When classes were all over, I called a taxi. I’ve never been sure how to feel about taxi drivers. They look pitiful. Most of them speak with thick Middle-Eastern accents, they spend all their work day in a car driving around people who may or may not be nice or friendly or helpful. But, I think that they also might play people up for more money, using their ethnicity and lack of language skills as a device for getting more money from the cab user who simply wishes to get to his or her destination. I had this happen the other day. We finally (finally!) got to my destination, and I asked about a credit card payment, and he asked me how much I wanted to make it for. I said, “What?” And he said, “12? 13?” I had watched as, while I sat there waiting for him to fill out the credit card slip, the cost went up nearly seventy-five cents. I pretended to not understand what he was doing and just said, “13” because that was the number that was on the meter, knowing full well that, as an out-of-towner, I have no idea how these taxis work.

Today’s taxi ride wasn’t like that, but it was remarkable in another aspect. I noticed as I approached the taxi, that my driver had an unusual device on the side of his head. Once in the car, I realized what I saw: my taxi driver had his Motorola Razr connected to a Bluetooth headset. I didn’t feel bad asking him to do credit card (“Well, I’m here on business, and they said I should really use my credit card instead of cash”), and he dealt with it promptly and gladly.

Now I’m watching Futurama, trying to finish up Season 2 before I head home. I’m microwaving pizza on hand towels because I don’t have plates, and I’m going to try to finish up my ice cream, too. How about one last quote.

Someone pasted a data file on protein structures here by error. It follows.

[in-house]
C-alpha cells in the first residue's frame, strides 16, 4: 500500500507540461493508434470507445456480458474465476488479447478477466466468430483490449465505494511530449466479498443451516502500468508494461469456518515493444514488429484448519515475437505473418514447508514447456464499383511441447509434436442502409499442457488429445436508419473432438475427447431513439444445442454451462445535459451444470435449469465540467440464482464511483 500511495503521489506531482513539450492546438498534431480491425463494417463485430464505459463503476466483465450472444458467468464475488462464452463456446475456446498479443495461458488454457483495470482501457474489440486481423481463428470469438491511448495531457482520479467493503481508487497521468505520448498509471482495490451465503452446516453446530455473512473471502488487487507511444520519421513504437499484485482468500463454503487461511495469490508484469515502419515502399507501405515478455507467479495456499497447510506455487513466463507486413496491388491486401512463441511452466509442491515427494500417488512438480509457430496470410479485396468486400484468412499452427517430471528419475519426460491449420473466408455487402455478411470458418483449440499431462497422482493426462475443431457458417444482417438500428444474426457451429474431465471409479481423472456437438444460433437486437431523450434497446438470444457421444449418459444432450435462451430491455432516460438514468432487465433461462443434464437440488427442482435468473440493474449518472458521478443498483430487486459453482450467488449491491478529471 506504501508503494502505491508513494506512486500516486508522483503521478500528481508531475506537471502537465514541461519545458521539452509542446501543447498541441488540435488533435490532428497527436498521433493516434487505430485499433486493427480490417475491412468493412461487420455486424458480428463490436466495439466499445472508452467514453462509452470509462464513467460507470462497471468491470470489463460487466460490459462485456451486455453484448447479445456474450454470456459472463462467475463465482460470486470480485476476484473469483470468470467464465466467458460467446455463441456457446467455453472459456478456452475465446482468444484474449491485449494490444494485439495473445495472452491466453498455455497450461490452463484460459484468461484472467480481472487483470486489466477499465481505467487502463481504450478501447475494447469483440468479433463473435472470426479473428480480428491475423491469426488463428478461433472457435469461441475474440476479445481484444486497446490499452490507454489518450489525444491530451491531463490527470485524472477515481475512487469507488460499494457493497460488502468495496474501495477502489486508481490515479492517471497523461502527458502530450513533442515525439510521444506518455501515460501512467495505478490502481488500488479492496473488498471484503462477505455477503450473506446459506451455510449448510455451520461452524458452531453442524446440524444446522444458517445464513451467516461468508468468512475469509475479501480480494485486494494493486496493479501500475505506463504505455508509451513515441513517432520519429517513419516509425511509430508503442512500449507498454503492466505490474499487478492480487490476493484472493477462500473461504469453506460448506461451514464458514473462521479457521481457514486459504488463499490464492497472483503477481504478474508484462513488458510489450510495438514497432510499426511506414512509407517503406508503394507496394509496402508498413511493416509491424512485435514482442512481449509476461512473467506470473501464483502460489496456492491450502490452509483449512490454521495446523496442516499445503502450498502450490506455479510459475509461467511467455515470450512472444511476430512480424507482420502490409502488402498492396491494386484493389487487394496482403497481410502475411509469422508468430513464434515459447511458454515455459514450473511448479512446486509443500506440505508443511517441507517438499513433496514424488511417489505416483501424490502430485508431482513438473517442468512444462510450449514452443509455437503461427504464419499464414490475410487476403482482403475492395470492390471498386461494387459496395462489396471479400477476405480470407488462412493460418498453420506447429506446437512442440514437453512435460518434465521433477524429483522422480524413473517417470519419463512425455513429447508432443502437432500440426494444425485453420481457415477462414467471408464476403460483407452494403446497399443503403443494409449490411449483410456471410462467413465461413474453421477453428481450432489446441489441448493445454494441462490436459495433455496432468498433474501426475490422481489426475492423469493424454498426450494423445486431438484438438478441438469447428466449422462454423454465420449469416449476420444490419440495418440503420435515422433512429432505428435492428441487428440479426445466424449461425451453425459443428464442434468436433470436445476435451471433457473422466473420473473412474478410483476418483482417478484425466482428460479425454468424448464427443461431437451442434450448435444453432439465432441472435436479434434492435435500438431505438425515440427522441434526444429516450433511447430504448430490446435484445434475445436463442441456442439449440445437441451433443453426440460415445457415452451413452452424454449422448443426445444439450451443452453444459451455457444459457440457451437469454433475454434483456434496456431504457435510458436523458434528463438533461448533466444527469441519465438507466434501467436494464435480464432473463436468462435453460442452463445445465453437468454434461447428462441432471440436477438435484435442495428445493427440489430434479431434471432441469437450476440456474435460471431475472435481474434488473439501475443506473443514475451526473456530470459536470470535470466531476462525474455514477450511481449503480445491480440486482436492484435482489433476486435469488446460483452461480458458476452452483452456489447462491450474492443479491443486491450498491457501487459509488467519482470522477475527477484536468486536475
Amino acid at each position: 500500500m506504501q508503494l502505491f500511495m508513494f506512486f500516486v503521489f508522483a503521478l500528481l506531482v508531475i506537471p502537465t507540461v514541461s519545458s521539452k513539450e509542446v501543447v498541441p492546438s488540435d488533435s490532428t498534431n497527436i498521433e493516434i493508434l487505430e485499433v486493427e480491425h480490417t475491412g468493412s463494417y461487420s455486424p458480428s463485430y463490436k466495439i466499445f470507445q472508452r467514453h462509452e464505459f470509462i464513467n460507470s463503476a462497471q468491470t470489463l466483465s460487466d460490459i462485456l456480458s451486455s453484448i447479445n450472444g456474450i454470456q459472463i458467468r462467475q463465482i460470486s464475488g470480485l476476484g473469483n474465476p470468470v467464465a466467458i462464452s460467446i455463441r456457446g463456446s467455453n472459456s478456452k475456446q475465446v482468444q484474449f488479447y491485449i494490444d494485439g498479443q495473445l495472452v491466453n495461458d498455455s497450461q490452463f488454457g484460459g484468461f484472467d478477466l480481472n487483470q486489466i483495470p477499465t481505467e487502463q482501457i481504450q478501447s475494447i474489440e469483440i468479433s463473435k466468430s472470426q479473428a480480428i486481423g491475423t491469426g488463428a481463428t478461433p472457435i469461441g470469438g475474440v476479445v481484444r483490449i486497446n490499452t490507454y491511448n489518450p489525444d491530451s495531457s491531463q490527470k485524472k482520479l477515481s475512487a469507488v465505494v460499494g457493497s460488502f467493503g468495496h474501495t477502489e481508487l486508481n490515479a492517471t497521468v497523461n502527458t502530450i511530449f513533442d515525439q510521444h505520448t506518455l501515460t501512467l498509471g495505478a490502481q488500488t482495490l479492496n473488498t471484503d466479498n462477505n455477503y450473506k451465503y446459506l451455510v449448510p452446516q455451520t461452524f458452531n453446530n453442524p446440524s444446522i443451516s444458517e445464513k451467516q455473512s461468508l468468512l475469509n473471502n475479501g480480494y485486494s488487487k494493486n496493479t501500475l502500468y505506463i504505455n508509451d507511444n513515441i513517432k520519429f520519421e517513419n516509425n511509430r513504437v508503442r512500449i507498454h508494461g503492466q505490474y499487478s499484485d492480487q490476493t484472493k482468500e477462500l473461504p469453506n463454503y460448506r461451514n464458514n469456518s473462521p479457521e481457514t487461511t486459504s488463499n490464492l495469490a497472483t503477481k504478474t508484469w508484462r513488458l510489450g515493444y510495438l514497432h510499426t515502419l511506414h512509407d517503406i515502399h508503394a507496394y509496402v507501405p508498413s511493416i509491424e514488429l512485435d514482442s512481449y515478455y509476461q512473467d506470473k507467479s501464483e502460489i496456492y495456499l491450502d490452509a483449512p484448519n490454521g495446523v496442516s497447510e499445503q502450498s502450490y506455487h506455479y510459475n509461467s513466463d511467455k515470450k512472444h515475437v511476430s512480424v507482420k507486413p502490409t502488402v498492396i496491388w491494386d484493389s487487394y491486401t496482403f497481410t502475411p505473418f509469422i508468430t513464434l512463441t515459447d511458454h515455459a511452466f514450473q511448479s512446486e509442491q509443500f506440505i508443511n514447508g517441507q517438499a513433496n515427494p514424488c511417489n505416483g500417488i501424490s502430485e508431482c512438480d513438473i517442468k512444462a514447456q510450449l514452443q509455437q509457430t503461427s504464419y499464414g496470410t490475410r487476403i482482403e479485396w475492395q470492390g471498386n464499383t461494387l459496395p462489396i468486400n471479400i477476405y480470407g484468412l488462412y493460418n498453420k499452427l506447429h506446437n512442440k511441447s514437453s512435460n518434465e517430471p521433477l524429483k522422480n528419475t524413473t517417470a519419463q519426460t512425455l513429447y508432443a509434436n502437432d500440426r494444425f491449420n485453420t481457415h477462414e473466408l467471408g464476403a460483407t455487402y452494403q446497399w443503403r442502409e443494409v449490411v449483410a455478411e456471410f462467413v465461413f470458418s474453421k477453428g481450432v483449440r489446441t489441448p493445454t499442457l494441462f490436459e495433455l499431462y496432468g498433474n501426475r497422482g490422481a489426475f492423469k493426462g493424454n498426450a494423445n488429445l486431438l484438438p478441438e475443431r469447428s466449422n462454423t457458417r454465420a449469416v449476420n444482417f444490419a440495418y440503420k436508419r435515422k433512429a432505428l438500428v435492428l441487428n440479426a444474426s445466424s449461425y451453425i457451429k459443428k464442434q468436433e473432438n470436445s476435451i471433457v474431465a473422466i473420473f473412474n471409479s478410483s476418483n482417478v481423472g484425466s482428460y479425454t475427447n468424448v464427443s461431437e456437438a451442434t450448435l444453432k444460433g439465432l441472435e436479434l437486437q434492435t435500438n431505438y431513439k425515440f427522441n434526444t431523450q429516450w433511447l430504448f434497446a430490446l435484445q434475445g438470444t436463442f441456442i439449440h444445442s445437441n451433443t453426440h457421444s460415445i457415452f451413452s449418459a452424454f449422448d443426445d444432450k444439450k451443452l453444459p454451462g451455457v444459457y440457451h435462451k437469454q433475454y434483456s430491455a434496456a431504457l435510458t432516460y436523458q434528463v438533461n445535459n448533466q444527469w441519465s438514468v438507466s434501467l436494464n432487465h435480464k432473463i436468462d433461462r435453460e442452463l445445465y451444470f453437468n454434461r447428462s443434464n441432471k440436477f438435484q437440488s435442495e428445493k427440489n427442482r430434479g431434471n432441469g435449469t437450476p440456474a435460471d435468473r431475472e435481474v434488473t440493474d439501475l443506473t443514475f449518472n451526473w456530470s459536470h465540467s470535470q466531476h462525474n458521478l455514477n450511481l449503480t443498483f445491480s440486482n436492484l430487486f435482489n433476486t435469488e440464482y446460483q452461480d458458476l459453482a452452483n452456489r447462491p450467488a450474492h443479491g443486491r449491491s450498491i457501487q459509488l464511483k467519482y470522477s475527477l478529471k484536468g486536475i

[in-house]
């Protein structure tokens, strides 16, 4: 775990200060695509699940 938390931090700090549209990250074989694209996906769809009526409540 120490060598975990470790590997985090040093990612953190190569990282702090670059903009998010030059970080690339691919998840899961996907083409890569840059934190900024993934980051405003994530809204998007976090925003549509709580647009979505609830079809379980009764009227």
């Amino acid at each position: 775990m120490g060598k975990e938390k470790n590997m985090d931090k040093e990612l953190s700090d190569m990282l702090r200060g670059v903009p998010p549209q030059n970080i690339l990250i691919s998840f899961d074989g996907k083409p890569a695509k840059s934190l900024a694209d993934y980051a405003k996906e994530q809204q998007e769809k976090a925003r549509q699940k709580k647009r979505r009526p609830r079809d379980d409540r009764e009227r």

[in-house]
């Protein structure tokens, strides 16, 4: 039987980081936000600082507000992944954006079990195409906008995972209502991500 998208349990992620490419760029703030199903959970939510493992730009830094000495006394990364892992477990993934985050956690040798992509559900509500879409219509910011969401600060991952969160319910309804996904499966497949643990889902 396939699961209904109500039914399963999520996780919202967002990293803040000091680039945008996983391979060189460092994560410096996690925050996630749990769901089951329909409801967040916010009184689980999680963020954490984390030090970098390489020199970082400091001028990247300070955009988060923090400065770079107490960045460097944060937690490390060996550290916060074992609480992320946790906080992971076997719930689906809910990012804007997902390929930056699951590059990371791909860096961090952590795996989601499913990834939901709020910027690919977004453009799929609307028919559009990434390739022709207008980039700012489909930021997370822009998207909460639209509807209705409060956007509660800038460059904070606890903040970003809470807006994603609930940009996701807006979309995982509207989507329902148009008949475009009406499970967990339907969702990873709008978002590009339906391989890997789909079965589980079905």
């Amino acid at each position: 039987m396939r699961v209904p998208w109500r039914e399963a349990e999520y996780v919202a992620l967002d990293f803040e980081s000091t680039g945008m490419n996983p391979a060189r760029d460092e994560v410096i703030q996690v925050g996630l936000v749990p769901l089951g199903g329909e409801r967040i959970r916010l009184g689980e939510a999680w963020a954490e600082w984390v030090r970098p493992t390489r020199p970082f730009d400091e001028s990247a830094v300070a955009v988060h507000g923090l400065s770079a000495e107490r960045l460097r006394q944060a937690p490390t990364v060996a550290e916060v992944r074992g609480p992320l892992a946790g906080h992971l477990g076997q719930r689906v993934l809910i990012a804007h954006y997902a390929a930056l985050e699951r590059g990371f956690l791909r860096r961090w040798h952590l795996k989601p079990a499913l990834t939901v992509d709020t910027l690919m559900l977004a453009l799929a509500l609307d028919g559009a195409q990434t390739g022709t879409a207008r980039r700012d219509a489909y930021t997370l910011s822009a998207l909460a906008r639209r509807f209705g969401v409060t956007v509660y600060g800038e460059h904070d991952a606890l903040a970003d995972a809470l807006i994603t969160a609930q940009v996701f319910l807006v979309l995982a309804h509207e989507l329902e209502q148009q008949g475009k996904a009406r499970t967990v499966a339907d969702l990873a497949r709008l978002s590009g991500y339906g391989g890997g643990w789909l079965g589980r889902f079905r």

Cashier: That’ll be forty cents.
Fry: I believe you’re forgetting about our five percent military discount.
Cashier: Well, that’s only for people in the military.
Bender: What?!
Fry: Huh?!
Bender: This is the worse kind of discrimination: the kind against me.
Cashier: Alright, look. Our policy is, if for any reason you’re not completely satisfied, I hate you.
(Hits a button and Fry and Bender are ejected from store)
Bender: Okay. Now I’m mad.
Fry: Full price for gum? The dog won’t hunt, Monsignor.

Thursday, 08 Feb 2006

The Hyperion logo juxtaposed over palm trees

It’s sad, but the reason I decided to post is because I heard a funny Futurama quote that I wanted to share. I’ll write about my day, first.

I woke up.

TV Commercial: Is today’s hectic lifestyle making you tense and impatient?
Bender (screaming): SHUTUP AND GET TO THE POINT!
TV Commercial: Then come live out the carefree days of yore in Past-o-rama!

My first duty after waking up was to get a cab. I managed to secure one for 8:40am. I went down, got something to eat and drink, and my cab was early. We made the trip (correctly this time) to Hyperion. He even knew that I was going to Hyperion, which was nice. Unfortunately, I forgot to get a receipt. Hopefully that won’t come back to haunt me (set up to some joke a couple days from now).

The day was predictably boring. It was a lot of watching Troy do his stuff, and very little of us doing any sort of stuff. I tried to entertain myself. Lunch was okay. I had a marinaded salmon sandwhich that I ate outside. Two people from my class saw me eating outside (while the temps have dropped and rain was starting to fall), and one of them said, “You must be from a colder climate,” and the most clever thing I could manage to say was “Yup!”

The rest of the day was as has been. I had to call a cab to leave, which required calling more than one company, and I briefly flirted with the idea of figuring out how the trains work. It seemed it would be a long walk to the train and from the train, and I wasn’t entirely sure it was possible.

Back here, I eventually ordered pizza, chatted with Tony, talked to Holli, and watched The Office and Scrubs and then Futurama. Usually I go out a little on my balcony, but tonight wasn’t the weather for it. At least I’m getting out of here just as it’s getting colder and rainier.

Bender: Wait. You mean people will pay good money for romance? Hmm… I think I have a plan so deviously clever that I-
Jump cut to judge slamming gavel.
Judge: Five-hundred dollars and time served!
Bender: Stupid anti-pimping laws. (to Leela) Well, pay the man!